1. Painkillers: Analgesics include category B drugs, such as acetaminophen and short-term opioid medicines. Most opioid medicines except for codeine are safe for pregnancy with proper monitoring. Acetaminophen is usually prescribed for relief from severe neuritis pain.
  1. Self-care measures: Some recommended home measures include:
  • Cold compresses on the rashes or blisters for pain relief
  • Lukewarm baths
  • Application of calamine lotion and other creams (pramoxine or menthol) for relief from itchiness
Calamine lotion can help get relief from itchiness

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Note: Some medications are not suitable for pregnant people, and the over-the-counter medicines should not be taken without a doctor’s prescription.

Can You Prevent Shingles?

Prevention of shingles can be achieved only by taking the shingles vaccine,  Shingrix. CDC recommends it for people of 50 years and above. The vaccine is given in two doses, with the second dose administered after two to six months of the first one. Shingrix is more than 90% effective, and you will be immune at least for about seven years from the time of vaccination (9).

If pregnant women contract the disease, they should not get the vaccination until post-delivery. Women who have had Shingrix vaccination are recommended to wait for at least one month to get pregnant (10). Since the virus can be transferred from a person with shingles to another person, it is better to stay away from infected people for the safety of yourself and your baby.

What Are The Complications Of Shingles During Pregnancy?

Complications may arise if the symptoms of shingles persist for longer than four weeks. They can include (2) (7):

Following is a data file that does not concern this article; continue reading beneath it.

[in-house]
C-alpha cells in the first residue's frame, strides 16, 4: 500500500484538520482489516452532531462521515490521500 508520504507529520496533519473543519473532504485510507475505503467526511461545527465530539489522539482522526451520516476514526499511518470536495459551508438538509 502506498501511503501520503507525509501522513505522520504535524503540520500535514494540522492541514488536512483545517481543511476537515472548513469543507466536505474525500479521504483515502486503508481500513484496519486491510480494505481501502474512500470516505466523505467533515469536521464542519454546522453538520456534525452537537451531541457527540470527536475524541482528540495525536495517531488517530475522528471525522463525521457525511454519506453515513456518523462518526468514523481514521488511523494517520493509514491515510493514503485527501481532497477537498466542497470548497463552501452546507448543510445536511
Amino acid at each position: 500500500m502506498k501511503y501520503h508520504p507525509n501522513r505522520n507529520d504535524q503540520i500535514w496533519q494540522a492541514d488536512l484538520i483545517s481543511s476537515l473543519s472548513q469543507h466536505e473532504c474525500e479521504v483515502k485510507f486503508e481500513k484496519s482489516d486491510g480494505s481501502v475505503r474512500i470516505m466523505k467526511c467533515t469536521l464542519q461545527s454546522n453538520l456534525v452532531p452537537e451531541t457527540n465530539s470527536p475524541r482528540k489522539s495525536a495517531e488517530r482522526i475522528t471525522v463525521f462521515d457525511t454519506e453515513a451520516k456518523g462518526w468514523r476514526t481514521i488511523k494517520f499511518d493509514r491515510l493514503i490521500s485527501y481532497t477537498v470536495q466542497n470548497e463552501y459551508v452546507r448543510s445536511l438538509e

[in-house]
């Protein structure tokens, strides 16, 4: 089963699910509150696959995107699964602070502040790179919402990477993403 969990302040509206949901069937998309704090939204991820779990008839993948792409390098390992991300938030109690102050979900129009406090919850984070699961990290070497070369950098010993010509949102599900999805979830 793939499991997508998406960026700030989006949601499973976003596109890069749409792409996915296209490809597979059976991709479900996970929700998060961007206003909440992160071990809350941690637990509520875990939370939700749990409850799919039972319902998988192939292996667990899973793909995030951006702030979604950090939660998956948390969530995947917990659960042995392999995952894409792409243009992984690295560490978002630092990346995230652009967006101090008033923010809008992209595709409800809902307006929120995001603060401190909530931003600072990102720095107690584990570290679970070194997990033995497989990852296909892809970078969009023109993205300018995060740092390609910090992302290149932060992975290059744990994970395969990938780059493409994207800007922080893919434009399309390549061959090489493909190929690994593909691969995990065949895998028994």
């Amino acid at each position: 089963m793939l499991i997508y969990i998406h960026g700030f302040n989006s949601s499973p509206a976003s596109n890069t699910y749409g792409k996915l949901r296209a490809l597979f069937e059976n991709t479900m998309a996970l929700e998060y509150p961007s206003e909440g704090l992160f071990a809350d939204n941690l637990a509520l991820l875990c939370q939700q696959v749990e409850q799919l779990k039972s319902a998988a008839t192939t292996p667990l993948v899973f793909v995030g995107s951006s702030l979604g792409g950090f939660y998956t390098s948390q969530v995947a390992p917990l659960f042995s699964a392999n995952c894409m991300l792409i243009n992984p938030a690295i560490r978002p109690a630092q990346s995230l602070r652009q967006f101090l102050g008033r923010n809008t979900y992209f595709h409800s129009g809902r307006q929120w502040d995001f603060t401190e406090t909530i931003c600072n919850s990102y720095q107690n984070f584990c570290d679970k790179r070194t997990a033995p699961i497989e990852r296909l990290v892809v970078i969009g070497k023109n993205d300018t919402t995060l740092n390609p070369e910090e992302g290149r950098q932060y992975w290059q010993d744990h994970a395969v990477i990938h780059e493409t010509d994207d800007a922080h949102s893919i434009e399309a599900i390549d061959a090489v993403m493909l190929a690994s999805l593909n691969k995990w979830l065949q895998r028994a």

• Postherpetic neuralgia (PHN): Patients with severe pain or compromised senses during the infection can be at a higher risk of PHN. It is characterized by acute pain that can last for 30 to 90 days even after the blisters subside. Early treatment can help prevent further problems with category B opioids as it is the common and safe treatment choice.
  • Secondary bacterial infection: The rash may be further infected by a bacterial agent, which is not commonly seen in pregnant women. The healthcare provider may prescribe oral antibiotics for the bacterial infection, mostly for staphylococcal or streptococcal infections, for the baby’s safety.
  • Vision impairment: If the rash develops around the eyes, it can compromise the vision of the infected person through an infection in the cornea. This can further lead to temporary or permanent loss of sight.
Quick tip
If you get shingles right before or a few days after delivery, cover the rash and wash your hands often to protect your newborn (3).

Frequently Asked Questions

1. I’m pregnant, and I have shingles. Will this harm my baby?

Shingles do not cause fetal complications or increase the chance of birth defects. However, if an unvaccinated pregnant woman contracts the virus for the first time during pregnancy, it can lead to chickenpox. Chickenpox during pregnancy, unlike shingles, can pose a threat to the baby in the form of congenital varicella syndrome or neonatal varicella depending on the time of exposure (11) (3).

2. What if my husband has shingles when I am pregnant?

If a pregnant woman has been vaccinated against chickenpox or exposed before, she is not at risk of contracting the disease from her infected husband. However, if an unvaccinated pregnant woman’s intimate partner has shingles, she may be infected (11).

Shingles will not raise concerns for the mother or the baby. The best way to prevent shingles is by getting vaccinated before pregnancy and maintaining distance from the infected people. It is important to be aware about the symptoms to seek appropriate and timely treatment to prevent further complications.

References: